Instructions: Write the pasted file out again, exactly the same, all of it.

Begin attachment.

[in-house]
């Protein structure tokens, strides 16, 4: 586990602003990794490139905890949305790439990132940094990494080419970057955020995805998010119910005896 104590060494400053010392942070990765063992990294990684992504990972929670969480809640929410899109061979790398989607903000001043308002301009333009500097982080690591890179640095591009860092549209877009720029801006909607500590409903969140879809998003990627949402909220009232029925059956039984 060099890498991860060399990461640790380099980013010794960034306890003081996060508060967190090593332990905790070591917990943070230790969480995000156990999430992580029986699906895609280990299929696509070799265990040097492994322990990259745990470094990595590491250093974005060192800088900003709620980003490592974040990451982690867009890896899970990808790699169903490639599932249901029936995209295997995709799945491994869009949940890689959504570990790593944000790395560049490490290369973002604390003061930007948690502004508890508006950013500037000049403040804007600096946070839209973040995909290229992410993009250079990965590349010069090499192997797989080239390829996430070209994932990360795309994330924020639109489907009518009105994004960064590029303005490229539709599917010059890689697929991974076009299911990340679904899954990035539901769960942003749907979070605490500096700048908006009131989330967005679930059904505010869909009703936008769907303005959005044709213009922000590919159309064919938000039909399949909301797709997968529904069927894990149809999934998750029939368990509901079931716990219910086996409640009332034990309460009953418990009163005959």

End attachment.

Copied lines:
[in-house]
């Protein structure tokens, strides 16, 4: 586990602003990794490139905890949305790439990132940094990494080419970057955020995805998010119910005896 104590060494400053010392942070990765063992990294990684992504990972929670969480809640929410899109061979790398989607903000001043308002301009333009500097982080690591890179640095591009860092549209877009720029801006909607500590409903969140879809998003990627949402909220009232029925059956039984 060099890498991860060399990461640790380099980013010794960034306890003081996060508060967190090593332990905790070591917990943070230790969480995000156990999430992580029986699906895609280990299929696509070799265990040097492994322990990259745990470094990595590491250093974005060192800088900003709620980003490592974040990451982690867009890896899970990808790699169903490639599932249901029936995209295997995709799945491994869009949940890689959504570990790593944000790395560049490490290369973002604390003061930007948690502004508890508006950013500037000049403040804007600096946070839209973040995909290229992410993009250079990965590349010069090499192997797989080239390829996430070209994932990360795309994330924020639109489907009518009105994004960064590029303005490229539709599917010059890689697929991974076009299911990340679904899954990035539901769960942003749907979070605490500096700048908006009131989330967005679930059904505010869909009703936008769907303005959005044709213009922000590919159309064919938000039909399949909301797709997968529904069927894990149809999934998750029939368990509901079931716990219910086996409640009332034990309460009953418990009163005959």